Heaven & Earth

Melissa Scallan talks us through five artists inspired by the power of land, sea and air: Karen LaMonte, Scarlett Hooft Graafland, Mitch Dobrowner, Nikohl Starr, and Tay Bak Chiang.

Hedge Magazine - Issue 51 - July 2018.

Karen LaMonte

It was the fascinating discovery that clouds could be hundreds of tonnes in weight that propelled American sculptor Karen LaMonte to create her magnificent, monumental, marble cloud sculpture, Cumulus – seen here at the 2017 Venice Biennale.

Wanting to base her sculpture on the size, shape and weight of an actual cloud, LaMonte worked closely with climate scientists at Caltech to calculate the exact dimensions. With the aid of a supercomputer, they undertook one of the largest cloud simulations they’d attempted and digitally created an array of clouds. LaMonte then converted the data into this complex, bulbous, muscular sculpture; anthropomorphic in nature, as clouds often are, its shape is reminiscent of twisting and writhing human bodies. And, at 2.5 tonnes, it matches the water weight of its corresponding cloud.

Known more widely for her metal and glass clothing sculptures, LaMonte experienced no qualms sculpting something vastly different and, in fact, felt compelled to create it: “You can only be brave if you perceive risk and I didn’t perceive any risk at all… I had to make the piece.” She also perceives a connection between clouds and her existing body of work, explaining that clouds and clothing are universal and both, therefore, are unifying experiences.

CUMULUS (2017): By Karen LaMonte. Italian marble; height: 8ft.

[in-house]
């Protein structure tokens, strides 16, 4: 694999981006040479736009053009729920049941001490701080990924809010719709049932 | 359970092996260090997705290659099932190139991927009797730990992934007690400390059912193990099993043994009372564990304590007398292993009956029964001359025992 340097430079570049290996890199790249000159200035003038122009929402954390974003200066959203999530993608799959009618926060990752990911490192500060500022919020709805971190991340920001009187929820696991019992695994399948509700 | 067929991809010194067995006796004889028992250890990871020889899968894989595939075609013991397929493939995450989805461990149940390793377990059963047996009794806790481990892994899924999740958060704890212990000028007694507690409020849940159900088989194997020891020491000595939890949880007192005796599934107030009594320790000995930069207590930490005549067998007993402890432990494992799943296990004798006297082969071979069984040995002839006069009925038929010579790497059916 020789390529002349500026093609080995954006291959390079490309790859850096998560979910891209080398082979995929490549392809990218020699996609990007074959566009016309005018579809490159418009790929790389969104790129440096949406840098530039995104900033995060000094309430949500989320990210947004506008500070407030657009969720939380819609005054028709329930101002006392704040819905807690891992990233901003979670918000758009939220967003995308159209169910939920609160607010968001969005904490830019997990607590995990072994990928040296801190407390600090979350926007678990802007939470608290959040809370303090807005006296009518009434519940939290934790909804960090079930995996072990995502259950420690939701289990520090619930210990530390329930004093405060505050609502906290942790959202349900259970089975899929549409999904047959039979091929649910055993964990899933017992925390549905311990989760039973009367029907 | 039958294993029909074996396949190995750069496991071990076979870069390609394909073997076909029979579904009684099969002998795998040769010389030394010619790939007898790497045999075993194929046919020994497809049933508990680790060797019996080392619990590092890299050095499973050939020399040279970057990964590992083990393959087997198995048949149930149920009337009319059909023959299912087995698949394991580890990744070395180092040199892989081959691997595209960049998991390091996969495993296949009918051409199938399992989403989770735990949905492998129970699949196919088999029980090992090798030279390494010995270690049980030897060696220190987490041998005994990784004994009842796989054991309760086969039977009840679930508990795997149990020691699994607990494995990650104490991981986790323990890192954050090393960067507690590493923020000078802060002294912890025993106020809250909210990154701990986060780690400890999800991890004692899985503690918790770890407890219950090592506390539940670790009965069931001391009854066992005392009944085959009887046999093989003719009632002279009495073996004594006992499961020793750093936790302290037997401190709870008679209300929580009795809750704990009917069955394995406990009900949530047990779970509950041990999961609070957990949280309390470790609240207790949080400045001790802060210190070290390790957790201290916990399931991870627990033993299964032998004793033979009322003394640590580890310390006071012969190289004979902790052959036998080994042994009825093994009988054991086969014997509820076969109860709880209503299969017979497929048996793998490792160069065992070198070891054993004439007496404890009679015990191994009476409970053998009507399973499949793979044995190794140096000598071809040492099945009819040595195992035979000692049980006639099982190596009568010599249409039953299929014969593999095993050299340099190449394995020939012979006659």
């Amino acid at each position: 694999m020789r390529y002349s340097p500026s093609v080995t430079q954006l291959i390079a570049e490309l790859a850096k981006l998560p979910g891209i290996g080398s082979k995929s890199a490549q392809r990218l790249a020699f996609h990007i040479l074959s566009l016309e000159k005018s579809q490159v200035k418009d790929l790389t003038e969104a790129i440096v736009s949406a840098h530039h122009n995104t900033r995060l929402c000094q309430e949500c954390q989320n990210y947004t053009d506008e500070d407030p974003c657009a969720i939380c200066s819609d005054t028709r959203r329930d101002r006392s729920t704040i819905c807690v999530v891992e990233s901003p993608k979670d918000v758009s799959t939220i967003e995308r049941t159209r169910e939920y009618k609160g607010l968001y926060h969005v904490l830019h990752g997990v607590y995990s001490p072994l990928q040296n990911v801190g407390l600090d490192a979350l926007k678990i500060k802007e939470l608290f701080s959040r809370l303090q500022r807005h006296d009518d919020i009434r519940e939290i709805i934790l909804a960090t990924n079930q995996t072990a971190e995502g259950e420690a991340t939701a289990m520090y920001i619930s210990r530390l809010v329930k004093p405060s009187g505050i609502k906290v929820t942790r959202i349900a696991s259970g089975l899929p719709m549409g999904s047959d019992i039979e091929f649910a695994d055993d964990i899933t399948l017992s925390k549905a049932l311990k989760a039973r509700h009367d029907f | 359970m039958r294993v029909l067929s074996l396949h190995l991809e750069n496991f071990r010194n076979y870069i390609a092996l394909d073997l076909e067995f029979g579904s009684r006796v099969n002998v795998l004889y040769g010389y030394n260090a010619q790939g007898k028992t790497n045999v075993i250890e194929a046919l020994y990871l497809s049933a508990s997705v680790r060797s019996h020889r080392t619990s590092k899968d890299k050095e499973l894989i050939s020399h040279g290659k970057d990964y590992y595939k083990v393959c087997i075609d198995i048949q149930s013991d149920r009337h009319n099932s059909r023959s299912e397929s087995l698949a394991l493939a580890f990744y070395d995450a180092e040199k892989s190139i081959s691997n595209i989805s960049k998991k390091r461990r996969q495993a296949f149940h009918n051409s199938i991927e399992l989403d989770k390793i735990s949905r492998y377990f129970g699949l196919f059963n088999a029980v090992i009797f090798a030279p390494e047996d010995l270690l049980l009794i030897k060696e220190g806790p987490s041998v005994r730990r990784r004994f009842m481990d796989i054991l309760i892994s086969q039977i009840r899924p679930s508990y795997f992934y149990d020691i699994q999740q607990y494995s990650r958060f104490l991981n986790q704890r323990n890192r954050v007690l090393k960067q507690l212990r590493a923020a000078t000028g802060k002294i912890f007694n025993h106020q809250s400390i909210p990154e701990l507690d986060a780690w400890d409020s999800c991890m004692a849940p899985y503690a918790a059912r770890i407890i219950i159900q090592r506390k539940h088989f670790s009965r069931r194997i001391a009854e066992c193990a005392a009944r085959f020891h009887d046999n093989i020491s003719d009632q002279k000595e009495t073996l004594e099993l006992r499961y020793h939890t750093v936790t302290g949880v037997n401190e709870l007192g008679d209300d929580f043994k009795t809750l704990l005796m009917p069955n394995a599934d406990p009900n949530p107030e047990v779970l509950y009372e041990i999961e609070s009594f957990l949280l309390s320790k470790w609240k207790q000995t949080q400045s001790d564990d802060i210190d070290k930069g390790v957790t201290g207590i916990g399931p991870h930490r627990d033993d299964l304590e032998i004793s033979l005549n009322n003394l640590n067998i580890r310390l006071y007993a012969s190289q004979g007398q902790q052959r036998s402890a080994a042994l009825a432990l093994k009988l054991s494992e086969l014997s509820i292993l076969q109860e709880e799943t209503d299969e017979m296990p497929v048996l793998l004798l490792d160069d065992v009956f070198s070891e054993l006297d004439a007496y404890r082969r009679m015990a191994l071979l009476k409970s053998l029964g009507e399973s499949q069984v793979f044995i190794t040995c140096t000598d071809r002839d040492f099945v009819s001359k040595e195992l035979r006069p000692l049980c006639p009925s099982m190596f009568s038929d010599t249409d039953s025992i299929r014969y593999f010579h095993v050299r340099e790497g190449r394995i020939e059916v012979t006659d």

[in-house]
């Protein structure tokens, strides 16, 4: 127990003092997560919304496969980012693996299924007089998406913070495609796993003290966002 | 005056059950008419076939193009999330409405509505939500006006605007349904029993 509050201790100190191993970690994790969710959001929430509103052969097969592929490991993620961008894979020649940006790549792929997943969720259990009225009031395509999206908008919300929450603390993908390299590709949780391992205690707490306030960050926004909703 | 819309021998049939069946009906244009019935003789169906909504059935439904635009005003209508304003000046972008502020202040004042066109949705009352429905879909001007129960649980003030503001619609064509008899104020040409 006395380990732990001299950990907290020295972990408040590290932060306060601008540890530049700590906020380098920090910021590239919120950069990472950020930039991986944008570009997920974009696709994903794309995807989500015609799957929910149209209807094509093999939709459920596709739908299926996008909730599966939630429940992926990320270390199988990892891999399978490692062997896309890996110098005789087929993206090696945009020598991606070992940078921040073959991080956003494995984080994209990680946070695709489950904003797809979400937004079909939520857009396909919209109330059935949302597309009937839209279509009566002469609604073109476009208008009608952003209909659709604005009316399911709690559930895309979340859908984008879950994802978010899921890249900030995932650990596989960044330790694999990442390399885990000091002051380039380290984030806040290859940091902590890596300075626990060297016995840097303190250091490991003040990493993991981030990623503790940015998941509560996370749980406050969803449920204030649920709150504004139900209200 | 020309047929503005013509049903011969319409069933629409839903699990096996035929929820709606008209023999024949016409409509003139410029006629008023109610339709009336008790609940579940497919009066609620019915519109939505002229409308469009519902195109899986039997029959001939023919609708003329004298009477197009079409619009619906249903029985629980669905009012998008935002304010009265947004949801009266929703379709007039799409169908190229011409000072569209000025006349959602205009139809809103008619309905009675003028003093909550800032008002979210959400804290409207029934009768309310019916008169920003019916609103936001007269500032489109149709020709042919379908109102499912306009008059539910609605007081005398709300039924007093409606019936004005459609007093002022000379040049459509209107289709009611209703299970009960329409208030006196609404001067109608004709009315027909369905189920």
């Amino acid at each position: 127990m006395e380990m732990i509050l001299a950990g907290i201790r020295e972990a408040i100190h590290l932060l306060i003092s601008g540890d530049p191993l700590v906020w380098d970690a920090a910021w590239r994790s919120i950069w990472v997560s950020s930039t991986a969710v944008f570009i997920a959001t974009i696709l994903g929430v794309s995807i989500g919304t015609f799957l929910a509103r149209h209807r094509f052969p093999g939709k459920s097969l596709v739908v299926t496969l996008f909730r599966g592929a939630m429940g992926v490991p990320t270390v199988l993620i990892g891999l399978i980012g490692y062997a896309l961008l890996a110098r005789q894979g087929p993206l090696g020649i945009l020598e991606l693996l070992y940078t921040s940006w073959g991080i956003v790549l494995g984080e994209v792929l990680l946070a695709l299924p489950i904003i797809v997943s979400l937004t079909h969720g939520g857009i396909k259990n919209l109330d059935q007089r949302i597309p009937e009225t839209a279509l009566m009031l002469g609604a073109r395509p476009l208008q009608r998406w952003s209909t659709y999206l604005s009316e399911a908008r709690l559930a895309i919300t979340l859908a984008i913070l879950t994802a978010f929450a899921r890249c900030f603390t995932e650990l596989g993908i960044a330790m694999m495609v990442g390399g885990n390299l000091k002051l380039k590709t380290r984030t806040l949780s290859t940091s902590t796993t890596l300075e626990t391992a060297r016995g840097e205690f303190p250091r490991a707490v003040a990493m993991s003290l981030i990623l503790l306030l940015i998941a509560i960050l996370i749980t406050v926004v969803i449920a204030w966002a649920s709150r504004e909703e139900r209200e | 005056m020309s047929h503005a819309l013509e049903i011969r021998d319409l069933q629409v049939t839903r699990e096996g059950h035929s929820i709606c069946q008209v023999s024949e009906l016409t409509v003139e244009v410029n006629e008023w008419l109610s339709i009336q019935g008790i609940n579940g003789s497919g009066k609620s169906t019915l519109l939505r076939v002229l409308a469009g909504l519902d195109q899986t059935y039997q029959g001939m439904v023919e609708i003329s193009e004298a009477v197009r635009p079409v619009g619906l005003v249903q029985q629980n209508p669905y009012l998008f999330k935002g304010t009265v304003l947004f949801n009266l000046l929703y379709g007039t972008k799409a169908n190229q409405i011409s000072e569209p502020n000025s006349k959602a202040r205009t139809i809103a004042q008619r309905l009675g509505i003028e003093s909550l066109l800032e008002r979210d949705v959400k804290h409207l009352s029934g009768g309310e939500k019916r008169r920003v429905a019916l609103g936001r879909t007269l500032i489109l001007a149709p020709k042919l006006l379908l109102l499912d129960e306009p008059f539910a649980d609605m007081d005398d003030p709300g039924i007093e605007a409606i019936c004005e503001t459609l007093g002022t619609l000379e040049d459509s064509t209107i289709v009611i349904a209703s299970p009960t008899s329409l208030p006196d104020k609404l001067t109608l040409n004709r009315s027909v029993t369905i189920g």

Scarlett Hooft Graafland

Photographer Scarlett Hooft Graafland is drawn to remote, un-westernised places where the landscape is powerful and the society is interesting. She immerses herself in communities – often living with families and staying for months at a time – thereby earning their trust and encouraging their participation in her colourful, site-specific work. She’s lived among groups as diverse as the Iglulik of Northern Canada and the indigenous peoples of the Bolivian Highlands. Gaining entry into an isolated community can be challenging but being personable, an artist and a linguist (she’s Dutch) Hooft Graafland is mostly ableto charm, draw or speak her way in.

Inspired by the diaries of Captain Cook, Hooft Graafland travelled to Vanuatu, taking with her a scale model of HMS Resolution; she likes to weave in elements of cultural or historic importance and the boat’s bold and interesting shape reflects her sculptural background.

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Adhering to the local custom, she drank jaw-numbing alcohol with the tribal chief and then discovered he was a descendent of those who had originally welcomed Cook. In this striking image, his son – wearing his own modern, branded shorts – is standing approximately where the ship would have anchored. As she says: “It’s really beautiful how it all came together.” For more information, see flowersgallery.com.

RESOLUTION, MALEKULA, VANUATU (2015): By Scarlett Hooft Graafland. C-type print. Courtesy of Flowers Gallery London and New York.

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Mitch Dobrowner

Resurrecting a photography career after a hiatus of several decades, American Mitch Dobrowner has wasted no time covering ground – literally, critically and commercially. Over the last 12 years he’s travelled more than 100,000 miles capturing the striking landscapes that have earned him magazine covers, awards, commissions and book deals.